Ten Things You Should Know About Pecans
Come the autumn and the Americans not only begin the annual pecan harvest but start looking forward to the traditional pecan pie feasts at Thanksgiving and Christmas. Altogether the US will pick and process more than 135,000 tonnes of pecans, three quarters of them in the southern states of Georgia, New Mexico and Texas. That represents something over 80 per cent of the world total. The Americans are so proud of their pecans that no less than five states include it in their state symbols. Former Texas governor James Hogg requested that a Pecan tree be planted on his grave.
The pecan is a type of hickory and scientifically not a nut at all. It is what botanists call a drupe, a fruit with a single seed surrounded by a husk. The green husk eventually turns brown and drops away leaving the thin-shelled “nut” to be harvested. The pecan tree usually grows to between 70-100 feet but can reach 150 feet. It is a native of the southern US and northern Mexico and the nuts were for centuries an important autumnal food for native peoples. But the commercial growing of the nuts did not start in the US until the 1880s.
A handful of pecans (around 33 g) has over 3g of protein and 3g of fibre (10 per cent of your recommended daily target). It also has six of the B vitamins notably B1 (thiamin) with almost 20 per cent of your daily need. Thiamin helps create energy from food and maintain the nervous system. That handful also has Vitamin E the important antioxidant which actually embraces eight different nutrients. Pecan Vitamin E includes alpha-tocopherol one of the best documented E nutrients in terms of antioxidant effectiveness in protecting cell membranes and maintaining the skin, eyes and immune system.
Pecans have more fat than any other nut. But it is the sort of fat we should be eating. Well over half of it is monounsaturated and over a quarter is polyunsaturated. These are the fats that we are encouraged to switch to because of their positive impact on heart health. Monounsaturated fats can help protect the heart by maintaining levels of “good” HDL cholesterol and reducing the “bad” LDL variety. Polyunsaturated fats can also help lower LDL levels.
There is also benefit in pecans from the presence of three carotenoids, forms of Vitamin A which act as antioxidant and anti-inflammatory agents. They are beta-carotene, lutein and zeaxanthin. In the body beta-carotene is actually converted to Vitamin A which maintains the immune system and is important for vision. Lutein and zeaxanthin are the only carotenoids found in the retina of the human eye and are thought to be important for eye health particularly combatting age-related macular degeneration.
That handful of nuts also has substantial quantities of seven minerals. There is over 70 per cent of your daily need for manganese which helps make and activate enzymes in the body that in turn carry out chemical reactions and around 15 per cent of your need for zinc, key for making new cells and wound healing. It also has 15 per cent of your daily phosphorous and 10 per cent of your magnesium. Both are associated with bone health and breaking down food. In addition, there is iron and potassium.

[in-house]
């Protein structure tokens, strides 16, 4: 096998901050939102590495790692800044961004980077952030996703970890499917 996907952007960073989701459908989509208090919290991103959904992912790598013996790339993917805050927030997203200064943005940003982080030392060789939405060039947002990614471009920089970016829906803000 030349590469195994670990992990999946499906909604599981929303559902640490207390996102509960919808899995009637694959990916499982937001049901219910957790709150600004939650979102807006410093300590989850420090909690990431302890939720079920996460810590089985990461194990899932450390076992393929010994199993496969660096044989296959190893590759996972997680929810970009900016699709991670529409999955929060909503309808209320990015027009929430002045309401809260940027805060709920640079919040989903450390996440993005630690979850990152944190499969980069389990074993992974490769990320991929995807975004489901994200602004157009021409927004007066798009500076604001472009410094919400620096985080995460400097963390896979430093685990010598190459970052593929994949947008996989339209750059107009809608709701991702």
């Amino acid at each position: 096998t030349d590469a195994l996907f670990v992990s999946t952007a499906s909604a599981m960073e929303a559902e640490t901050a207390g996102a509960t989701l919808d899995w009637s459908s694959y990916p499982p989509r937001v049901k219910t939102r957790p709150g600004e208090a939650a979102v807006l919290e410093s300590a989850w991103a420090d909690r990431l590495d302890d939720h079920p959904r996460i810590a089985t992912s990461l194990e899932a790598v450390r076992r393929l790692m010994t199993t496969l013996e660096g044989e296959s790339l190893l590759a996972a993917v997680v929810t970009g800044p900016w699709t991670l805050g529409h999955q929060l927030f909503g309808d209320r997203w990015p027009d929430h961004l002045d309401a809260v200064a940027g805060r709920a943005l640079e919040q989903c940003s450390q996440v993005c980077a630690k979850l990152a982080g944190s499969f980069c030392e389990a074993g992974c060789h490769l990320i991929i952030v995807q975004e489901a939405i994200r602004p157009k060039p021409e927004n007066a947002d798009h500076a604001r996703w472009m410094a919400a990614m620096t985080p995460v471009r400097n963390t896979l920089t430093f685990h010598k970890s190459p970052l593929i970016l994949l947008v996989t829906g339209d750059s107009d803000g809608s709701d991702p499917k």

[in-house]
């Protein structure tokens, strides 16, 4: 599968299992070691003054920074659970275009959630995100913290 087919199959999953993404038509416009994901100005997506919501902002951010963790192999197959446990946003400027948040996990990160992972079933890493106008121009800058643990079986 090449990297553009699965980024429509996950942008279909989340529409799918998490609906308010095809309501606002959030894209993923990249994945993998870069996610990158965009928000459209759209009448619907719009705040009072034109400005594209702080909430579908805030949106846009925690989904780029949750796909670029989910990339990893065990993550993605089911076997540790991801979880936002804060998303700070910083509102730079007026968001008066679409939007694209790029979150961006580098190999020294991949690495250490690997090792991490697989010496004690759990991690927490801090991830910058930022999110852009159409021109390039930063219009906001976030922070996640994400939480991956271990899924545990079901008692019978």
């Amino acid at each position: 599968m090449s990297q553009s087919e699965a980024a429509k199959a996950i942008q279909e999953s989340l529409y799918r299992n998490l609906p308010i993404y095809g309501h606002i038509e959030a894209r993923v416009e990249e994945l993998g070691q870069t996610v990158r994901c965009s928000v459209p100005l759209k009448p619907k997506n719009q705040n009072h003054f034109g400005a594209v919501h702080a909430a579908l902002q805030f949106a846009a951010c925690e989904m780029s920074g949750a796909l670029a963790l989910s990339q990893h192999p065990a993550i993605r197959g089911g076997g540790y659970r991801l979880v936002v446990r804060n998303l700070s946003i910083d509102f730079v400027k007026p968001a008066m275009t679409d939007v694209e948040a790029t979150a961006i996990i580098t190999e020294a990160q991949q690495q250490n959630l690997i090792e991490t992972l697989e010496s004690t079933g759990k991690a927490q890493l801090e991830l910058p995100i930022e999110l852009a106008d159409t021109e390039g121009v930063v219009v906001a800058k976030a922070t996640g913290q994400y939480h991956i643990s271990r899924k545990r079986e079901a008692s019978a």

There are over a thousand varieties of pecan and many are named after native American tribes including cheyenne, mohawk, sioux and Choctaw. Different varieties produce different size nuts which is one of the reasons the US pecan business trades in nuts of six different sizes ranging from extra small to mammoth. Albany, Georgia which is surrounded by 600,000 pecan trees is the pecan capital of the US and hosts the annual National Pecan Festival which includes the crowning of the National Pecan Queen.
In culinary terms pecans are, of course, best known as the centrepiece of the Pecan Pie (a recipe appeared in our winter edition last year). For non-Americans it may seem amazingly sweet but there are endless variations some involving bourbon or rum. But the pecan features in hundreds of US recipes. In its 75th anniversary cookbook the National Pecan Shellers Association lists recipes for everything from soups and salads to pizza, and pancakes. They also include chopped pecan coatings for fish and meat as well as beef and pecan meatballs plus a cocktail called the Pecan Vodka Mississippi Mule.
On this side of the Atlantic the BBC alone lists 78 pecan recipes embracing cakes, nut loaves, chocolate pecan brownies, butternut and pecan pasties as well as both a Christmas cake and a Christmas pudding. There are thousands of recipes from elsewhere for pecan bread, muffins, cookies, biscuits and cakes. The first recipe Deliciously Ella ever posted on her blog was for raw brownies involving pecans, dates and cacao powder simply whizzed together in a food processor. More recently posted on Instagram it has 17,650 likes.
It is said to be possible to grow your own pecans in the UK despite our freezing winters. Baby trees are available online for under £10. A 3-4 metre tree costs £365 but comes with the warning that the pecan or carya illinoinensis as it is scientifically known does reach a height of over 20 metres and with its broad spread is unsuitable for anything but the largest garden. It is recommended for parkland. And it will not produce nuts every year. So probably best to leave it to the Americans.